Mr. Gary Lewis, UN Resident Coordinator and UNDP Resident Representative in Iran
Statement for Carbon Sequestration Project's 10th Anniversary and Signing of the Project Addendum
Bismillah – hey – Rahman – ur – Rehim,
Salaam va Sobhe be kheyr.
Mr. Saedat, representing Ministry of Foreign Affairs,
Hojat al Islam Tabatabaynejad,
Ladies and Gentlemen,
I am both delighted and honoured to be present here today to commemorate the 10th Anniversary of the Carbon Sequestration project in the Islamic Republic of Iran. Today we will witness its many achievements.
Today we will – together – sign the new Addendum to the project. The project is in its Third Phase now. The new phase will build upon our initial successful experience in Khorassan e Janubi. This is already being piloted in the provinces of Kerman and Tehran. We will now extend our work to many other provinces of Iran – provinces like Alborz, Bushehr, Markazi and Semnan. I am delighted to greet the esteemed Governors-General of these provinces who have travelled from far to be here with us today – and who make this new commitment for our future.
In these opening remarks, please also allow me to convey my warm appreciation to all those staff who have been active in this project during the past 10 years – both those who are among us today and those who have made their contribution and moved on. I wish to convey these good wishes formally through their Excellencies Mr. Owrangi, as Head of the Forest, Range and Watershed Management Organisation, and Mr Ghahreman Rashid, Governor General of Khorassan e Janubi, where our project started it long and successful journey. Our greetings also go to all those actively involved in the Kerman and Tehran provinces including their Governors-General – who are present with us today – for their leadership, support and guidance.
I take the opportunity here to also thank Mr Kargar and his staff in the Desert Bureau which directly oversees this project.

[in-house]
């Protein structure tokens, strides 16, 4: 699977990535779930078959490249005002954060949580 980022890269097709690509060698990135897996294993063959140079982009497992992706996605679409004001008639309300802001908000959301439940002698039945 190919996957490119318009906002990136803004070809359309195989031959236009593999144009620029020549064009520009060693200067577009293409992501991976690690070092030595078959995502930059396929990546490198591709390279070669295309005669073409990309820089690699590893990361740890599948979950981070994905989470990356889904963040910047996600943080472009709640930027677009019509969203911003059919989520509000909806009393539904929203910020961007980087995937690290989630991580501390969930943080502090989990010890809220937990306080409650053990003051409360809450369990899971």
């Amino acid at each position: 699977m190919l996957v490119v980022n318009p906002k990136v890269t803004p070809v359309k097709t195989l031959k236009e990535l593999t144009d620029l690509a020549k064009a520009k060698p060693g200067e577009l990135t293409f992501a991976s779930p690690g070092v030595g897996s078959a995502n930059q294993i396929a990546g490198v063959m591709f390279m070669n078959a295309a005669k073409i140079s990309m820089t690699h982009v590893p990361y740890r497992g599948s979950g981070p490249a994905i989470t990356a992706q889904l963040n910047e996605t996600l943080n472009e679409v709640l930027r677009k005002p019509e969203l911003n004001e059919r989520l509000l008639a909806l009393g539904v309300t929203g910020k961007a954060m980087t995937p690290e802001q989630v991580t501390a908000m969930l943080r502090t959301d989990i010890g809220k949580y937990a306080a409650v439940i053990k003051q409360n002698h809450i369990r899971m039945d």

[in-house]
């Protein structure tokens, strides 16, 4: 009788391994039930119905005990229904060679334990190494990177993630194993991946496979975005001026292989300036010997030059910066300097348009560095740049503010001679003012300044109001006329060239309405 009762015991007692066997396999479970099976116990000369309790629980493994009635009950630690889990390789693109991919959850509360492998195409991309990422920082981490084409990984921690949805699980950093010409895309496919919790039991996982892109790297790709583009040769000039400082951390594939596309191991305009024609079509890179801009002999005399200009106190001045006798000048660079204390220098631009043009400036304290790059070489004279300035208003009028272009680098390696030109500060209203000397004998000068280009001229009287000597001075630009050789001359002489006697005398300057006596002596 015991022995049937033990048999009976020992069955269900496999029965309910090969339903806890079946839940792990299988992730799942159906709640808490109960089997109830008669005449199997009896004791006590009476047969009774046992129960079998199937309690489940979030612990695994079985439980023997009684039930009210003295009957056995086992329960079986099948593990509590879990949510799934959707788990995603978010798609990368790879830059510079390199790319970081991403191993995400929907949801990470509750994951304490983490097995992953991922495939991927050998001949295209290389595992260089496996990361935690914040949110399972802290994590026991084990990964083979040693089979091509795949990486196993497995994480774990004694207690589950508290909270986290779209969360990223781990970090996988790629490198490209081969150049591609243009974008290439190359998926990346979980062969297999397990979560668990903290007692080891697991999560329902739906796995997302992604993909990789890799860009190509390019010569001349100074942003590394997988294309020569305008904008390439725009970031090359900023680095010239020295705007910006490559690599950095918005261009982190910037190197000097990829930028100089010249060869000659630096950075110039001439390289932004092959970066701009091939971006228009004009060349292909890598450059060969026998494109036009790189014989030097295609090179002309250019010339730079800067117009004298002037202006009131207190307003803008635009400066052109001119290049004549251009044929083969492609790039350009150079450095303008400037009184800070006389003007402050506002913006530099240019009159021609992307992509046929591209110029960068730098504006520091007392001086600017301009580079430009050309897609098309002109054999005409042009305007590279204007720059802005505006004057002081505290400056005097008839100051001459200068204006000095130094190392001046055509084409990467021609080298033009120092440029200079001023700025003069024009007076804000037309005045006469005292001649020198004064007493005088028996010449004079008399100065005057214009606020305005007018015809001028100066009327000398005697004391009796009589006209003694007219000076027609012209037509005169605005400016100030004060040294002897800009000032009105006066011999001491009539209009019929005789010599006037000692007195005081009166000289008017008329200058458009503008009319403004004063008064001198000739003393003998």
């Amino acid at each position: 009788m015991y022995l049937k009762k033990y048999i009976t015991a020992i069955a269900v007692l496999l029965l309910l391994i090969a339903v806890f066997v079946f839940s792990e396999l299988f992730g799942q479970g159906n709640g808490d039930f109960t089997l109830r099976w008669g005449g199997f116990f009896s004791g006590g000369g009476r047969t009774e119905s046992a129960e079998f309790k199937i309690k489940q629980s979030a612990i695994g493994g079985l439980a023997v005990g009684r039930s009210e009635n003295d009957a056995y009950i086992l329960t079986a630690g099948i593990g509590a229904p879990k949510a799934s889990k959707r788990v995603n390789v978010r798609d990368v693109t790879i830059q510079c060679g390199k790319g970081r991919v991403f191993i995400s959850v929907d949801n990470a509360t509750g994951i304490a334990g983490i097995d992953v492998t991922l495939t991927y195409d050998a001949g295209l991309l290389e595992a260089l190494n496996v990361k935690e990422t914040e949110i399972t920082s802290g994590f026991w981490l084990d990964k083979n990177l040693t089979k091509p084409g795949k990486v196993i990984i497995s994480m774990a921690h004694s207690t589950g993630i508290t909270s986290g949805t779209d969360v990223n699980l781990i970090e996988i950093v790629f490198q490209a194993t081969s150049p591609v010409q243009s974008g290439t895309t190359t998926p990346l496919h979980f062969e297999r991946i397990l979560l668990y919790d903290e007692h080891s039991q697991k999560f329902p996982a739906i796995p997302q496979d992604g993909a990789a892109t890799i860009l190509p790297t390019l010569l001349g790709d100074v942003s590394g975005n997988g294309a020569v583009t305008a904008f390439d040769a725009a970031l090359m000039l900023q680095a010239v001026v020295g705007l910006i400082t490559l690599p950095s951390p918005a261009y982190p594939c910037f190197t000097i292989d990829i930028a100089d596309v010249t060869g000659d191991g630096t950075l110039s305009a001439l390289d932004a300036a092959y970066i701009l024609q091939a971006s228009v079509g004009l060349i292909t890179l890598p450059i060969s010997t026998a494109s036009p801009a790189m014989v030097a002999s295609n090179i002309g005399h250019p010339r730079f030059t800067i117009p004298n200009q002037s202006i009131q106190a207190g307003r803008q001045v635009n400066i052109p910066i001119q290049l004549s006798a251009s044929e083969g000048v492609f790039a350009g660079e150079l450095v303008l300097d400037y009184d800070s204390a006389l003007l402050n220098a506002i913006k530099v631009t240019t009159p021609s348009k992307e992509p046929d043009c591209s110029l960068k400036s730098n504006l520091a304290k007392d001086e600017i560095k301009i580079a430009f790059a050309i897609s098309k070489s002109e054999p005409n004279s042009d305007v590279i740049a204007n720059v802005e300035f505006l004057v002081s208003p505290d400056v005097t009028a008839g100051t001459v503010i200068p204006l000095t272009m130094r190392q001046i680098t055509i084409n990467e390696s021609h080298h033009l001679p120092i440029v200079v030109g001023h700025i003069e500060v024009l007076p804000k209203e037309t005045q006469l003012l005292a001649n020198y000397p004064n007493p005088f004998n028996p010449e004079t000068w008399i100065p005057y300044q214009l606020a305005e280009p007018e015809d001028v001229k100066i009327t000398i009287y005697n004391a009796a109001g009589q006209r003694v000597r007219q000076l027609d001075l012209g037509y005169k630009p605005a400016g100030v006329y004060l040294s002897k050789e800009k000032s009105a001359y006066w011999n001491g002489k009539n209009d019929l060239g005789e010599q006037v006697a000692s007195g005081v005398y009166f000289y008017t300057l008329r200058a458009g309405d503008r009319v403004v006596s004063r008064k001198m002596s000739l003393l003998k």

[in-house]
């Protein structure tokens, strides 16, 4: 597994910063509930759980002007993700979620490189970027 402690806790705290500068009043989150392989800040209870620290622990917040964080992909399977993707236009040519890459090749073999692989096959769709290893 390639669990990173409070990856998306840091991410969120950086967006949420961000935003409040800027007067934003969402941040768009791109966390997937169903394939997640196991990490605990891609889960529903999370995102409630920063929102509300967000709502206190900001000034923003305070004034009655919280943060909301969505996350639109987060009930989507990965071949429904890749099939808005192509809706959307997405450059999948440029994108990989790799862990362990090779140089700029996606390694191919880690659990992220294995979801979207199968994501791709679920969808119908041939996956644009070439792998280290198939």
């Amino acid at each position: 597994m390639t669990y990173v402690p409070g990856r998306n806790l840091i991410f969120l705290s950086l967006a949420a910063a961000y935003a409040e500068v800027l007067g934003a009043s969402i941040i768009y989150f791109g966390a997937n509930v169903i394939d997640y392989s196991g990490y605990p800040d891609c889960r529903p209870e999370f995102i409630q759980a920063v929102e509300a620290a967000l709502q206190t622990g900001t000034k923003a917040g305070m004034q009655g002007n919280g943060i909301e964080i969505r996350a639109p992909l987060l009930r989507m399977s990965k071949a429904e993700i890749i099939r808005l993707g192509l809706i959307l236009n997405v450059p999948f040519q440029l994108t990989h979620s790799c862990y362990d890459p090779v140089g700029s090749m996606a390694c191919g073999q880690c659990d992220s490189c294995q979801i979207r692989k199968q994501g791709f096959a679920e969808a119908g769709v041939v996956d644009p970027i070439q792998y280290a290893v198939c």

I had the pleasure of spending over two hours with Mr. Kargar recently. During this time, we shared ideas about many things – history, culture and geography – as well as our reflections on leaders like, the Prophet Mohammad (pbuh), Kourosh, and Nelson Mandela. I was honoured that he had taken so much time and effort to learn about the land where I was born and spent my youth – the small island of Barbados in the Caribbean. I tried to convey what little I knew about my new home – Iran. I learnt much from him. He told me that in his view the difference between the possible and the impossible is contained in a single word: willpower. Willpower is what has caused trees to bloom and grow where once there was only desert.
Then, as we concluded our discussion, we agreed that the generation of managers and leaders – represented by many in this room, need to do what we can to preserve what is beautiful on this planet – and what will keep future generations of our children alive and healthy.
For the pressures on our planet are great. Ever larger numbers of people are consuming the earth’s resources. As we consume, we produce more and more carbon emissions. As our planet warms, we face more extreme weather – more water shortages – more acidified oceans – more deforestation – and more desertification.
Iran – indeed – is one of those countries most affected by desertification.
At a global scale, the key to solving all these problems is to both reduce carbon emissions and find ways to absorb the carbon already emitted.
At the national level, Iran has made the rehabilitation of its degraded lands a top priority. And we should be proud of this.